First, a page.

October 7, 2011
Vietnam to stop growing GM crops
Vietnam should not develop gene-modified (GM) crops at the moment as agreed by scientists in the Vietnam Union of Science and Technology Associations (VUSTA) seminar in Hanoi on October 5.
They warned that GM crops could be problematic for environmental reasons and could also have ill effects on the health of people who eat them.
Le Thi Phi Van from the Institute of Policy and Strategies for Agriculture and Rural Development (IPSARD) said localities, where GM crops were piloted, have all reported that GM crops did not produce high yield.
Higher occurrence of pests was seen at GM crop fields, Van said on Thursday (Oct 6). Prices of GM varieties were five times higher than those of ordinary ones.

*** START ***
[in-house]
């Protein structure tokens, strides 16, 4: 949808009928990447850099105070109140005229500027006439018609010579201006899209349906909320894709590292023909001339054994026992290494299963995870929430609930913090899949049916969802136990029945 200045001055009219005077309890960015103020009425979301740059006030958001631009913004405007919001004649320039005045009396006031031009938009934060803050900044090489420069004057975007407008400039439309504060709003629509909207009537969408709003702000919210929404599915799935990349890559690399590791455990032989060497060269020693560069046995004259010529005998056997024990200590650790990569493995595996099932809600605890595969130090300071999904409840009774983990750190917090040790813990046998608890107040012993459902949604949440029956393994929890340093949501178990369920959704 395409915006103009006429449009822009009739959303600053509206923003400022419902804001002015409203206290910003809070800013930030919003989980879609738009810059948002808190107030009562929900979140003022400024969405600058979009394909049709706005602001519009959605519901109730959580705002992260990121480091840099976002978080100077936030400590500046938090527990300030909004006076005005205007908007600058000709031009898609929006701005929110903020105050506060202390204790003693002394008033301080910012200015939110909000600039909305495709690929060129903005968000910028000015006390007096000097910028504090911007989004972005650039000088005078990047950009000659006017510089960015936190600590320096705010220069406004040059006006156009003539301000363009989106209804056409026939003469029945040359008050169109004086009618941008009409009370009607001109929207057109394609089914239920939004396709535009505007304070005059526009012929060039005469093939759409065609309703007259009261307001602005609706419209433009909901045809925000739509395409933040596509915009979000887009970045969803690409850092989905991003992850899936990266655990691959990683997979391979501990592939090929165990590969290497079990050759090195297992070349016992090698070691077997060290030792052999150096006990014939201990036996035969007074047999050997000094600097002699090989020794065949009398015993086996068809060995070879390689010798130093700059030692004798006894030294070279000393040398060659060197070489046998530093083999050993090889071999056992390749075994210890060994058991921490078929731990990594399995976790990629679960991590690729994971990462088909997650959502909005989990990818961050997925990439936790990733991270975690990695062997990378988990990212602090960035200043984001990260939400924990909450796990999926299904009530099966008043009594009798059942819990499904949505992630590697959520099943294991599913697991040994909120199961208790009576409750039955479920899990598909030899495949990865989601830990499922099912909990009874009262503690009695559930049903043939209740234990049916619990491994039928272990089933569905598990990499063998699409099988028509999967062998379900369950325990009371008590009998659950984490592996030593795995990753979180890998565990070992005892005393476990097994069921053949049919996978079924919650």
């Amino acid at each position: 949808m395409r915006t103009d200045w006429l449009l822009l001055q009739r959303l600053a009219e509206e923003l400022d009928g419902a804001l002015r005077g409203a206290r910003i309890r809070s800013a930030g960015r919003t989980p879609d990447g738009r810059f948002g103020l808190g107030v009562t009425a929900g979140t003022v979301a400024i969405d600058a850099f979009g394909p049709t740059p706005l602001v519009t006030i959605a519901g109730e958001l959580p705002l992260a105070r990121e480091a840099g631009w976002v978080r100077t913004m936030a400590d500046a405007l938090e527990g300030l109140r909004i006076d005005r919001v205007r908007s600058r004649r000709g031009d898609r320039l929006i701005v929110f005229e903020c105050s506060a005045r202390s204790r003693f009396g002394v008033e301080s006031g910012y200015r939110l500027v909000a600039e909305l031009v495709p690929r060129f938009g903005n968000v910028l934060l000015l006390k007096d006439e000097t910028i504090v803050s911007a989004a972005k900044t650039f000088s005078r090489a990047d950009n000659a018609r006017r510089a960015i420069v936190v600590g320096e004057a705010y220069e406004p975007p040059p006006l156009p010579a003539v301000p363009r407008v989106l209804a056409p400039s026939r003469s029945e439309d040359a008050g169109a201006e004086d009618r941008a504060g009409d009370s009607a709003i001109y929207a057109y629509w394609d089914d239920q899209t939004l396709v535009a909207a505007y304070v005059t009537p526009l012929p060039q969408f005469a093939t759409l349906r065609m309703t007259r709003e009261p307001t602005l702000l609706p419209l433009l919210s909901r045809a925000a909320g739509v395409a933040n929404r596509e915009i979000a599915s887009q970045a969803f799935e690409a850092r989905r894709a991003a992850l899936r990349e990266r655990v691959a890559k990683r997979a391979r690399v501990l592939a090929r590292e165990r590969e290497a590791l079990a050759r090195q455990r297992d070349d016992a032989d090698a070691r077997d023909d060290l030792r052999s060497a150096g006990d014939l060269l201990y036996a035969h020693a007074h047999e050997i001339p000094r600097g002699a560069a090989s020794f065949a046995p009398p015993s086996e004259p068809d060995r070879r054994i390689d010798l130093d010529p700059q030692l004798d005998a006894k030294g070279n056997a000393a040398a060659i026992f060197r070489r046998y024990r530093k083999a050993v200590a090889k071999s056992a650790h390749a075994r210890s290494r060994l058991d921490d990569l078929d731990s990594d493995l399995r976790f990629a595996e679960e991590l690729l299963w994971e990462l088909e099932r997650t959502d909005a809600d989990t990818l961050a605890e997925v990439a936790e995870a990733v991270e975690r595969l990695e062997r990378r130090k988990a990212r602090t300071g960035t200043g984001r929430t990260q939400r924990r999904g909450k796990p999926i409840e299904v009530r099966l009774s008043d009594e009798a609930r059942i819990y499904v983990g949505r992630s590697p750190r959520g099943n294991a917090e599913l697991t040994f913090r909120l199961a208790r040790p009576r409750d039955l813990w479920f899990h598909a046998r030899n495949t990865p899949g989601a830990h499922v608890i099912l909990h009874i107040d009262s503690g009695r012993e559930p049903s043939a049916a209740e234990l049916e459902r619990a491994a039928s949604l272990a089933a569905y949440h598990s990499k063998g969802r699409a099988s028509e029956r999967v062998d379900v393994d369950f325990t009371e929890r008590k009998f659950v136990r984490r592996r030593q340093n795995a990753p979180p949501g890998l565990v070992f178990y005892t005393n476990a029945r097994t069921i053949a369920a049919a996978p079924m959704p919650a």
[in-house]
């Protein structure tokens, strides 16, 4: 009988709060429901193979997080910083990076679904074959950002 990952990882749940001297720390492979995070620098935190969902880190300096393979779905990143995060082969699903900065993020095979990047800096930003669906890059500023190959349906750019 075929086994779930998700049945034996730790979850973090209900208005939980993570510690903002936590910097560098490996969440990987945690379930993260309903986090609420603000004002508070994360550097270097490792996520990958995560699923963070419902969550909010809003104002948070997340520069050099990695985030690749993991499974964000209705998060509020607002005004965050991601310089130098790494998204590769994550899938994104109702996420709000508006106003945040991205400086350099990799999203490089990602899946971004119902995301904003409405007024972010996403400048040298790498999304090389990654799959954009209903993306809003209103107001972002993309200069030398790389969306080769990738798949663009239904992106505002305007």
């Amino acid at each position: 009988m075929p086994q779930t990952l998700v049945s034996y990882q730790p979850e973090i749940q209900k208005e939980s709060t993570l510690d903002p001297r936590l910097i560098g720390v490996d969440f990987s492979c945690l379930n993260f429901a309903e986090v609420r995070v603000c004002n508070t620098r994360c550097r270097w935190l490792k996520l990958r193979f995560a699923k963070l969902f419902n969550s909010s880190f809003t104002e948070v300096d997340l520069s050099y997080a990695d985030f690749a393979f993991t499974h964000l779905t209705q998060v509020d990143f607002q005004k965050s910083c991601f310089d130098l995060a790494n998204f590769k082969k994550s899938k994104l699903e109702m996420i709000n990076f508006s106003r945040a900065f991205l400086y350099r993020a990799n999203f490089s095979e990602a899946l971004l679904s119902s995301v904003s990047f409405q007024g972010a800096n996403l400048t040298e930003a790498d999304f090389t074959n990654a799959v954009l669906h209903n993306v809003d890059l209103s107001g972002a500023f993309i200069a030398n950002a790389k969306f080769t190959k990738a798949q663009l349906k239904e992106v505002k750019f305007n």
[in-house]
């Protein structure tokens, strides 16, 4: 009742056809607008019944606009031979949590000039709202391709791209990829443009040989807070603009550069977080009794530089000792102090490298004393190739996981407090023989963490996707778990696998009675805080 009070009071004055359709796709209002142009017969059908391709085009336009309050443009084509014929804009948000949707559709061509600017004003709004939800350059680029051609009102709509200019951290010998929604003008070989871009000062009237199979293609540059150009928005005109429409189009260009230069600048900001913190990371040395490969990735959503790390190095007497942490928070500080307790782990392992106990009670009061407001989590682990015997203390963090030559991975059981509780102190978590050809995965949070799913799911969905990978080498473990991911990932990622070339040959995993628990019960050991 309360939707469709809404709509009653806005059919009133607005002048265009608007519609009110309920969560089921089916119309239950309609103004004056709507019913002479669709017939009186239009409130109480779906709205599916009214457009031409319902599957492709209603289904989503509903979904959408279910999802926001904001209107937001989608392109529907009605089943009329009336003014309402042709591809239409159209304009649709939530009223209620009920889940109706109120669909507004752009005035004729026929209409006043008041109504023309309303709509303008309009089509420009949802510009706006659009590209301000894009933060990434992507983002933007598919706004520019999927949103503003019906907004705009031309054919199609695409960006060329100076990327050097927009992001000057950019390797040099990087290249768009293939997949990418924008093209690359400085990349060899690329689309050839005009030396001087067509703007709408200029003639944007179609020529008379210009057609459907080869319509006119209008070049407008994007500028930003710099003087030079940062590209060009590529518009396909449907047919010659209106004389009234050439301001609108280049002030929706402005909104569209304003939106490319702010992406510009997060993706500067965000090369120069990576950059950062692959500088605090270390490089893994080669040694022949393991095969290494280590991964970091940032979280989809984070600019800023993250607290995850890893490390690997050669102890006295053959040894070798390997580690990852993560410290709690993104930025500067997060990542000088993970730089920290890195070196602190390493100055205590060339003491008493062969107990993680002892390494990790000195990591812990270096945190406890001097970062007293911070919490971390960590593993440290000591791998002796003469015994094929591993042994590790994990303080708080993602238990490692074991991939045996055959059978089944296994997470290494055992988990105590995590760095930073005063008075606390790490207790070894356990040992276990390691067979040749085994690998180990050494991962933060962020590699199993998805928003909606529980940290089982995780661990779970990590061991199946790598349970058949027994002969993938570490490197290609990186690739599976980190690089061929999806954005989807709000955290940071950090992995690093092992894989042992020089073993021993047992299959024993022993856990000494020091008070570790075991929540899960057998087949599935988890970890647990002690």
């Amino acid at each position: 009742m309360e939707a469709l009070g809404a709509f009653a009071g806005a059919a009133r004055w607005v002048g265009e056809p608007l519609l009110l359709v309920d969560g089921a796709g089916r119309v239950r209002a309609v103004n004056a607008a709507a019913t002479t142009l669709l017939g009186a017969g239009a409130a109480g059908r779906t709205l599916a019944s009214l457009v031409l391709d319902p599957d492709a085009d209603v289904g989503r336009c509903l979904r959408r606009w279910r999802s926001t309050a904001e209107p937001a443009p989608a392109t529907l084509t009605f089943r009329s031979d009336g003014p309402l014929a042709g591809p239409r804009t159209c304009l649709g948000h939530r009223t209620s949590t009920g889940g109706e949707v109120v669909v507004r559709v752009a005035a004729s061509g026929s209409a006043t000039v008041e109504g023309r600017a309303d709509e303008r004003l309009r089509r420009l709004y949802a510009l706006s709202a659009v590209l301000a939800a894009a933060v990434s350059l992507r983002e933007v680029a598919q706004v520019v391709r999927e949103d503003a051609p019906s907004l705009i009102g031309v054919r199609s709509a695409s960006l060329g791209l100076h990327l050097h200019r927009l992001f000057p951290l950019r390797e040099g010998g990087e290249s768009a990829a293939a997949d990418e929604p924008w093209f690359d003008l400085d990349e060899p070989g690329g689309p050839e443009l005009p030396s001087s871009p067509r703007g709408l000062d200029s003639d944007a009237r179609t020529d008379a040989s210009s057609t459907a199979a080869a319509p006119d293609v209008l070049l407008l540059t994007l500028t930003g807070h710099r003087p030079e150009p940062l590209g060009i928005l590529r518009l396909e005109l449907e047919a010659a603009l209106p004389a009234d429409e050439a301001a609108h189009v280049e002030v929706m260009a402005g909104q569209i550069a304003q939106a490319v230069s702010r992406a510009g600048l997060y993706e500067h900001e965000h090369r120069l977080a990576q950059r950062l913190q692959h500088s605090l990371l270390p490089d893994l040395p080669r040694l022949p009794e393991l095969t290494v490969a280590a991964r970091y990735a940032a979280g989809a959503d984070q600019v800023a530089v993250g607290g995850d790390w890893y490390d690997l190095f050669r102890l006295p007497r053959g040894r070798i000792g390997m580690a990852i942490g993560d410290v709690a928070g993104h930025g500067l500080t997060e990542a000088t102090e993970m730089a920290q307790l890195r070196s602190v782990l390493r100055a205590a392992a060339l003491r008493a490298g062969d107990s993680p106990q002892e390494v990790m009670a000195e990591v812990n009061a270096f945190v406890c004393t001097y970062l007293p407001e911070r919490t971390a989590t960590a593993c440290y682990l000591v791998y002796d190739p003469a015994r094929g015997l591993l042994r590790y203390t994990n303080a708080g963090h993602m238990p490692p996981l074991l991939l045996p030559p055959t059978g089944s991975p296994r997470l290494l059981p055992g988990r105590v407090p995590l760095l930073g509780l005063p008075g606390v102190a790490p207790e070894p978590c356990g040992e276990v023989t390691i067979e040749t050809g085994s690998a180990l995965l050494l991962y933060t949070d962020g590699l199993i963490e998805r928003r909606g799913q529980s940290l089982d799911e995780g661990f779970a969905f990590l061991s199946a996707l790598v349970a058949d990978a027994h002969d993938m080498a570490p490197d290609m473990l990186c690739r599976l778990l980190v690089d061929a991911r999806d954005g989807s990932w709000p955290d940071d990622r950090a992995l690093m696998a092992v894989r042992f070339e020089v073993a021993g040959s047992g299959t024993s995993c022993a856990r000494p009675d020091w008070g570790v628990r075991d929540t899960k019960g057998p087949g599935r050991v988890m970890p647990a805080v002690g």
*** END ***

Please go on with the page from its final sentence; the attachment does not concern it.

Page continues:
Professor Tram Dinh Long, president of Vietnam Seed Trade Association, added that Vietnam should restrain from growing GM crops before conducting enough trials to prevent harmful effects on the environment.
Deputy Minister of Agriculture and Rural Development Bui Ba Bong said Vietnam will grow GM crops in small scales to study carefully their negative impacts before expand their cultivation.
The Vietnamese government has allowed experimental growing of GM corn, soy and cotton. The MARD started piloting cultivation of seven GM corn varieties last year.
GM crops were a subject of controversy since they were first created in the 1980s.
The US, Canada, African developing countries, Latin America and Asia support the use of GM crops but EU is very conservative in licensing the cultivation of such crops. A group of countries keep neutral attitude.